Evanston Reaches Out to Read

February 26, 2016

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If you’re a regular reader of the Evanston Roundtable then this title probably caught your eye this month: Evanston is in the Midst of a Reading ‘Crisis’ says ETHS.  The piece goes on to describe how the number of incoming freshmen who require reading intervention has more than doubled since 2011, and that number isn’t going down. It’s going up.  And up.  And up.

As a library we’re crazy about reading but this isn’t the kind of thing you can just leave to your schoolteachers or your faithful children’s and teen librarians.  This situation requires all hands on deck.

Which brings us to the pediatricians.



A little background.  Lo these many years ago I was attending an Eric Carle Museum Awards Gala.  Did you know that there’s a museum out there in Amherst that’s entirely dedicated to children’s book art and illustration?  There sure is. The Eric Carle Museum is a beauty, nestled in an old apple orchard, displaying magnificent art from a range of different talents both old and new.  Each year they host this killer gala in New York City where they fete their donors, fans, and Honor folks in four different categories. Artist, Angel, Mentor, and Bridge.

reachoutandreadIn 2014  the year‘s “Angel” honorees were Brian Gallagher and Perri Klass, representatives from a little organization called Reach Out and Read.  Reach Out and Read is rather unique.  It’s a program established in thousands of pediatric exam rooms nationwide. Because here’s the thing: You can offer free books through a library all you want, but it doesn’t always occur to new parents that babies should be read to.  Someone needs to tell them and who better than a doctor?  After all, even the American Academy of Pediatrics has declared that all pediatricians should make an effort to, “encourage parents to read aloud with their children, beginning at infancy and continuing through age 5.”

To learn a little more about what precisely these books in pediatrician offices do, I direct you to a recent article in the Evanston Roundtable called Erie Family Health Center Helps Build Young Minds Through Reach Out and Read Program. Yes indeed, one of our very own pediatric offices participate in the Reach Out and Read Program.  And here is what, for me, was the really cool part of the article:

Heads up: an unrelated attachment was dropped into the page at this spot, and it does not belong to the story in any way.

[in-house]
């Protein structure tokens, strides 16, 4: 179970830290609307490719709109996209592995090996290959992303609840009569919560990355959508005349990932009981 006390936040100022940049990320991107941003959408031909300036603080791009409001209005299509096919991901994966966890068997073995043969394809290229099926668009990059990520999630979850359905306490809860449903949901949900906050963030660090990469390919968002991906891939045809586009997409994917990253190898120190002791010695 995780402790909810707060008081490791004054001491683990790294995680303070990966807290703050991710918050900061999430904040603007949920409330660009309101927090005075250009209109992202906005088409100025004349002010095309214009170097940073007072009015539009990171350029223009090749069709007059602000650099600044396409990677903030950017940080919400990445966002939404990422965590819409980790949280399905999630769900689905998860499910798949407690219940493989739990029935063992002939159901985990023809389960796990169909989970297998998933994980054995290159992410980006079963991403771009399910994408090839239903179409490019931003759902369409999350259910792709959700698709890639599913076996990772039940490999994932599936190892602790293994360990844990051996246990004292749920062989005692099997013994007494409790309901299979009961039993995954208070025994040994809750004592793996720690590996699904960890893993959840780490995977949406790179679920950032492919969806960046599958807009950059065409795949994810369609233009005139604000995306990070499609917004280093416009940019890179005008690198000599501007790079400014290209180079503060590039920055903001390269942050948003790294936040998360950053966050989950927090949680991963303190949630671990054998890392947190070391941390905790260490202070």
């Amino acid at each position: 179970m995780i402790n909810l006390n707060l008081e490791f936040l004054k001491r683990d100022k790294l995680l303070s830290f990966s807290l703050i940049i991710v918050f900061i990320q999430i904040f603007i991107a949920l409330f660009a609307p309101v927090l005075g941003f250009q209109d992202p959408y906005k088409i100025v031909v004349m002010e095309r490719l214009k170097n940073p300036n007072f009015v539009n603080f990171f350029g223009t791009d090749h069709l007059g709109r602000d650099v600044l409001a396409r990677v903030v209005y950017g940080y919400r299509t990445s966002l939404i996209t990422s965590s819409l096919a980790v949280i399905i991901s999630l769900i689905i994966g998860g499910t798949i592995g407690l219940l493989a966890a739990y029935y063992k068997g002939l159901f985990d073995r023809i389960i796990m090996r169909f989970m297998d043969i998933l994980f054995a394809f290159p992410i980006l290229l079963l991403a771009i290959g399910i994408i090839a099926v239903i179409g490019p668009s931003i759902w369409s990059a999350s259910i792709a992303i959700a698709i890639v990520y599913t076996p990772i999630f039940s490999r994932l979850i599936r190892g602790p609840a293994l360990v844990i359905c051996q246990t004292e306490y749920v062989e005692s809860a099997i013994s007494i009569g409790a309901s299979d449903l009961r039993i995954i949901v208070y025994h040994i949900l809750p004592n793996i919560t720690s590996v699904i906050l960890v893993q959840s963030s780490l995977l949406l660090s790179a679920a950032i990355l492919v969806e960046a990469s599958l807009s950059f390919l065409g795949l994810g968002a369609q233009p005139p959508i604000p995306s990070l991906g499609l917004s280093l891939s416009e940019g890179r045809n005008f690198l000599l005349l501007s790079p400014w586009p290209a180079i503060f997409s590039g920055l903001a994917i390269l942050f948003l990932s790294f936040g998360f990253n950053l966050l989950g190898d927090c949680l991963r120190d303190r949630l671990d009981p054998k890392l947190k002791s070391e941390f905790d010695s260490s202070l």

“The program is built into ‘well-child’ visits. At each well-child visit, doctors or nurse practitioners give a developmentally appropriate book to the parent or child to take home, and they explain to parents why it is important to read aloud to the infant or child and explain how the parent may interact with the child while reading the book.  As children get older, they may be allowed to choose a book from a small selection of books.”

As you might imagine, that’s a lot of books.  Sadly, Erie was “short by about 2,500 books just for the 0-5 age group” in 2015.

What can you do? At the end of the article this was posted:

“How to Donate Books or Money for Books

Anyone who is interested in making a donation to support the Reach Out and Read program at Erie Evanston/Skokie Health Center may send a check payable to “Erie Family Health Center” with “Evanston/Skokie ROR” in the memo line to: Erie Family Health Center, attn.: Development Office, 1701 W. Superior Street, 3rd FL, Chicago, IL 60622. Or, donate online at eriefamilyhealth.org/support-erie. On the donation form, choose “Designation: Other” and fill in “For Evanston/Skokie ROR.” Erie’s clinic in Evanston also accepts donations of new and gently used books, which may be dropped off at the front desk of Erie Family Health Center, 1285 Hartrey Ave., Evanston.”

So there you go!  You could actually help some kid read.  Now notice that they say they will accept “new and gently used books” so PLEASE be sure to donate only titles in good condition.  Your board books with their gnawed corners or old picture books with torn and yellowed pages may have great stories inside but these kids deserve nice, new, beautiful books of their very own.  So give ’em something gorgeous!  It’s worth it.


Today a reader, tomorrow a leader.

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